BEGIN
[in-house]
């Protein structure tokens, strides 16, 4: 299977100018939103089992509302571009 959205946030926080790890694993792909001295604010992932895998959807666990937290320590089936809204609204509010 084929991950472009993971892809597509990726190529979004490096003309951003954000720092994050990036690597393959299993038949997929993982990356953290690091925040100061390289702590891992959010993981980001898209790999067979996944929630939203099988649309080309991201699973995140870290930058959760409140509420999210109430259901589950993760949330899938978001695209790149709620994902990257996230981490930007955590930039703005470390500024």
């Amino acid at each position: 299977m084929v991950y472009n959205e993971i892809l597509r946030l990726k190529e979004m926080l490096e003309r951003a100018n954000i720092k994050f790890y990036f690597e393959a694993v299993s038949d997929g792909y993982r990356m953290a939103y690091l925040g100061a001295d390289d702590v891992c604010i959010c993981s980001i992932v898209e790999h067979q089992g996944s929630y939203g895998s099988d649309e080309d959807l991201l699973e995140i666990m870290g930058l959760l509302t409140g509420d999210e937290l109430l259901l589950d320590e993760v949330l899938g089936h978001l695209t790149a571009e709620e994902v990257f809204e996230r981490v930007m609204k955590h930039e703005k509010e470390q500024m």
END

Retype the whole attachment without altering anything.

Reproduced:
[in-house]
């Protein structure tokens, strides 16, 4: 299977100018939103089992509302571009 959205946030926080790890694993792909001295604010992932895998959807666990937290320590089936809204609204509010 084929991950472009993971892809597509990726190529979004490096003309951003954000720092994050990036690597393959299993038949997929993982990356953290690091925040100061390289702590891992959010993981980001898209790999067979996944929630939203099988649309080309991201699973995140870290930058959760409140509420999210109430259901589950993760949330899938978001695209790149709620994902990257996230981490930007955590930039703005470390500024």
């Amino acid at each position: 299977m084929v991950y472009n959205e993971i892809l597509r946030l990726k190529e979004m926080l490096e003309r951003a100018n954000i720092k994050f790890y990036f690597e393959a694993v299993s038949d997929g792909y993982r990356m953290a939103y690091l925040g100061a001295d390289d702590v891992c604010i959010c993981s980001i992932v898209e790999h067979q089992g996944s929630y939203g895998s099988d649309e080309d959807l991201l699973e995140i666990m870290g930058l959760l509302t409140g509420d999210e937290l109430l259901l589950d320590e993760v949330l899938g089936h978001l695209t790149a571009e709620e994902v990257f809204e996230r981490v930007m609204k955590h930039e703005k509010e470390q500024m």